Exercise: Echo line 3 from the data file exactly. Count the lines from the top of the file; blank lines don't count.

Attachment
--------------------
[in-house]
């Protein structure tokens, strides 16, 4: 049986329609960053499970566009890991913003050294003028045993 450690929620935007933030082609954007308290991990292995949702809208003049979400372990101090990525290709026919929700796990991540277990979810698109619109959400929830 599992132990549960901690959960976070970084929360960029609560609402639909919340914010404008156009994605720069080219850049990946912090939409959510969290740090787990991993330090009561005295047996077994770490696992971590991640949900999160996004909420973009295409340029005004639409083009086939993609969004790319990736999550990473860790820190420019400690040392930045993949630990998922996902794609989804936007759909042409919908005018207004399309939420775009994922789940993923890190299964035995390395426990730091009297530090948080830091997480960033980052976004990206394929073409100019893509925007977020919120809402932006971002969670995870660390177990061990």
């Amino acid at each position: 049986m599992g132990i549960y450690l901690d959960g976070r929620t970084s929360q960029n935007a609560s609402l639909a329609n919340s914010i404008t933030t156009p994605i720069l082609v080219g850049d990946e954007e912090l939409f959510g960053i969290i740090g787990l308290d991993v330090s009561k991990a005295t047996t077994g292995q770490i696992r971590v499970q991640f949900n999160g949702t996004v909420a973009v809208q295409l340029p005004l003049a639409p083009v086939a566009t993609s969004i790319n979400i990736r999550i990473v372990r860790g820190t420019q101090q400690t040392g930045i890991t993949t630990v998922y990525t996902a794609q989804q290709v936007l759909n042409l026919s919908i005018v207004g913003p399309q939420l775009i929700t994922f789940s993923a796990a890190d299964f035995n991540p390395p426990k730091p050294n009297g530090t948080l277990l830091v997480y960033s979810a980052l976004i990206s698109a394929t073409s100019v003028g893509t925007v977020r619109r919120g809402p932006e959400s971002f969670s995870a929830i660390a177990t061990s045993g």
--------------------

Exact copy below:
């Amino acid at each position: 049986m599992g132990i549960y450690l901690d959960g976070r929620t970084s929360q960029n935007a609560s609402l639909a329609n919340s914010i404008t933030t156009p994605i720069l082609v080219g850049d990946e954007e912090l939409f959510g960053i969290i740090g787990l308290d991993v330090s009561k991990a005295t047996t077994g292995q770490i696992r971590v499970q991640f949900n999160g949702t996004v909420a973009v809208q295409l340029p005004l003049a639409p083009v086939a566009t993609s969004i790319n979400i990736r999550i990473v372990r860790g820190t420019q101090q400690t040392g930045i890991t993949t630990v998922y990525t996902a794609q989804q290709v936007l759909n042409l026919s919908i005018v207004g913003p399309q939420l775009i929700t994922f789940s993923a796990a890190d299964f035995n991540p390395p426990k730091p050294n009297g530090t948080l277990l830091v997480y960033s979810a980052l976004i990206s698109a394929t073409s100019v003028g893509t925007v977020r619109r919120g809402p932006e959400s971002f969670s995870a929830i660390a177990t061990s045993g």